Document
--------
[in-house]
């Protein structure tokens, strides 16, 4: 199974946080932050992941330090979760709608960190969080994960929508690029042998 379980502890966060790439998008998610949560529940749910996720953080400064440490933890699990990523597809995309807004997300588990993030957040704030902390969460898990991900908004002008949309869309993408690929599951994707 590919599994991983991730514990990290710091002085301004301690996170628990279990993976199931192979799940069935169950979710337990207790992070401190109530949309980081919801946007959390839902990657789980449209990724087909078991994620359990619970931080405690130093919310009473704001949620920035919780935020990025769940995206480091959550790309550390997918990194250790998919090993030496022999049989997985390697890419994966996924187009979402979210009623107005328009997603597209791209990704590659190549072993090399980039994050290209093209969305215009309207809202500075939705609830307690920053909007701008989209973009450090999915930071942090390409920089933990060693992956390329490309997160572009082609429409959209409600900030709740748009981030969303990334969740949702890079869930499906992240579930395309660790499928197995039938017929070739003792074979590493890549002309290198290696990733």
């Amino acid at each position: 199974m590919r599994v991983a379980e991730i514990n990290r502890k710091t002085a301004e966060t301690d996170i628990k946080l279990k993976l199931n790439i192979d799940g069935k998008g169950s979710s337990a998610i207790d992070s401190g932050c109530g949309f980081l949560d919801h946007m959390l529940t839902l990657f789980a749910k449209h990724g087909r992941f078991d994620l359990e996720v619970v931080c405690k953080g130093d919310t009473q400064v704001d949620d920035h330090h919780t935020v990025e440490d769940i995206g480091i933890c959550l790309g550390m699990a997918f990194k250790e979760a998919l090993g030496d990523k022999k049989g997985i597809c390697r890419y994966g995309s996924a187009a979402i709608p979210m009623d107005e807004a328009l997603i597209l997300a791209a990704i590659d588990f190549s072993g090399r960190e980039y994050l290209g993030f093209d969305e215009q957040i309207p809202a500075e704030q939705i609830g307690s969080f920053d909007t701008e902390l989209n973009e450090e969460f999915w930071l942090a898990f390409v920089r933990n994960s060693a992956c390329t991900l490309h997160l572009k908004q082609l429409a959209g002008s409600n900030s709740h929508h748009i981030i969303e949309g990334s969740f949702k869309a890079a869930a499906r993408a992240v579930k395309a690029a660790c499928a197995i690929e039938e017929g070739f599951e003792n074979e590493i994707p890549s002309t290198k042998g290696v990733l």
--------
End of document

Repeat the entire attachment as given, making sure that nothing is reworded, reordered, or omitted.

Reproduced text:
[in-house]
């Protein structure tokens, strides 16, 4: 199974946080932050992941330090979760709608960190969080994960929508690029042998 379980502890966060790439998008998610949560529940749910996720953080400064440490933890699990990523597809995309807004997300588990993030957040704030902390969460898990991900908004002008949309869309993408690929599951994707 590919599994991983991730514990990290710091002085301004301690996170628990279990993976199931192979799940069935169950979710337990207790992070401190109530949309980081919801946007959390839902990657789980449209990724087909078991994620359990619970931080405690130093919310009473704001949620920035919780935020990025769940995206480091959550790309550390997918990194250790998919090993030496022999049989997985390697890419994966996924187009979402979210009623107005328009997603597209791209990704590659190549072993090399980039994050290209093209969305215009309207809202500075939705609830307690920053909007701008989209973009450090999915930071942090390409920089933990060693992956390329490309997160572009082609429409959209409600900030709740748009981030969303990334969740949702890079869930499906992240579930395309660790499928197995039938017929070739003792074979590493890549002309290198290696990733």
């Amino acid at each position: 199974m590919r599994v991983a379980e991730i514990n990290r502890k710091t002085a301004e966060t301690d996170i628990k946080l279990k993976l199931n790439i192979d799940g069935k998008g169950s979710s337990a998610i207790d992070s401190g932050c109530g949309f980081l949560d919801h946007m959390l529940t839902l990657f789980a749910k449209h990724g087909r992941f078991d994620l359990e996720v619970v931080c405690k953080g130093d919310t009473q400064v704001d949620d920035h330090h919780t935020v990025e440490d769940i995206g480091i933890c959550l790309g550390m699990a997918f990194k250790e979760a998919l090993g030496d990523k022999k049989g997985i597809c390697r890419y994966g995309s996924a187009a979402i709608p979210m009623d107005e807004a328009l997603i597209l997300a791209a990704i590659d588990f190549s072993g090399r960190e980039y994050l290209g993030f093209d969305e215009q957040i309207p809202a500075e704030q939705i609830g307690s969080f920053d909007t701008e902390l989209n973009e450090e969460f999915w930071l942090a898990f390409v920089r933990n994960s060693a992956c390329t991900l490309h997160l572009k908004q082609l429409a959209g002008s409600n900030s709740h929508h748009i981030i969303e949309g990334s969740f949702k869309a890079a869930a499906r993408a992240v579930k395309a690029a660790c499928a197995i690929e039938e017929g070739f599951e003792n074979e590493i994707p890549s002309t290198k042998g290696v990733l």